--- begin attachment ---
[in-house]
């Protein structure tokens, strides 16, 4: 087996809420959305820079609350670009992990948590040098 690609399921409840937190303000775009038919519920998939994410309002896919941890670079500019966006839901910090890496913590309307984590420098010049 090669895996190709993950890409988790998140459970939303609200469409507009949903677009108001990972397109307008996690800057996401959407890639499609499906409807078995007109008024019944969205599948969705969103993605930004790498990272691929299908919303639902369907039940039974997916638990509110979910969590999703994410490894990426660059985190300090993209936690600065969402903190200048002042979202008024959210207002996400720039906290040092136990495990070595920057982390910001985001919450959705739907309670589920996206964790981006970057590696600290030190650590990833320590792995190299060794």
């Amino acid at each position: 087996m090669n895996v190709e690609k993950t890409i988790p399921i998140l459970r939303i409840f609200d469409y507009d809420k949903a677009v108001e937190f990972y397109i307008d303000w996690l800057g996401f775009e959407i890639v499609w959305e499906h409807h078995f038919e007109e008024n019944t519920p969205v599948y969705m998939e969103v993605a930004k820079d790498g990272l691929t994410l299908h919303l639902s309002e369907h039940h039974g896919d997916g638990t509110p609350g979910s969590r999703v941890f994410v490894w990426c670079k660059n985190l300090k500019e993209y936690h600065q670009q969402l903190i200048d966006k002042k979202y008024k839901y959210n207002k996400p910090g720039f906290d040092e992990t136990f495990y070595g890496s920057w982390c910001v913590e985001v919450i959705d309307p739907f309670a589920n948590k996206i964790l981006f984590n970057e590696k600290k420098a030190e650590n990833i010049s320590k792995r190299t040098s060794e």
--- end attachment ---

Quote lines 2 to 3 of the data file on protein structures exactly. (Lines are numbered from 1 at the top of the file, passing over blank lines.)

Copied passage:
């Protein structure tokens, strides 16, 4: 087996809420959305820079609350670009992990948590040098 690609399921409840937190303000775009038919519920998939994410309002896919941890670079500019966006839901910090890496913590309307984590420098010049 090669895996190709993950890409988790998140459970939303609200469409507009949903677009108001990972397109307008996690800057996401959407890639499609499906409807078995007109008024019944969205599948969705969103993605930004790498990272691929299908919303639902369907039940039974997916638990509110979910969590999703994410490894990426660059985190300090993209936690600065969402903190200048002042979202008024959210207002996400720039906290040092136990495990070595920057982390910001985001919450959705739907309670589920996206964790981006970057590696600290030190650590990833320590792995190299060794």
């Amino acid at each position: 087996m090669n895996v190709e690609k993950t890409i988790p399921i998140l459970r939303i409840f609200d469409y507009d809420k949903a677009v108001e937190f990972y397109i307008d303000w996690l800057g996401f775009e959407i890639v499609w959305e499906h409807h078995f038919e007109e008024n019944t519920p969205v599948y969705m998939e969103v993605a930004k820079d790498g990272l691929t994410l299908h919303l639902s309002e369907h039940h039974g896919d997916g638990t509110p609350g979910s969590r999703v941890f994410v490894w990426c670079k660059n985190l300090k500019e993209y936690h600065q670009q969402l903190i200048d966006k002042k979202y008024k839901y959210n207002k996400p910090g720039f906290d040092e992990t136990f495990y070595g890496s920057w982390c910001v913590e985001v919450i959705d309307p739907f309670a589920n948590k996206i964790l981006f984590n970057e590696k600290k420098a030190e650590n990833i010049s320590k792995r190299t040098s060794e």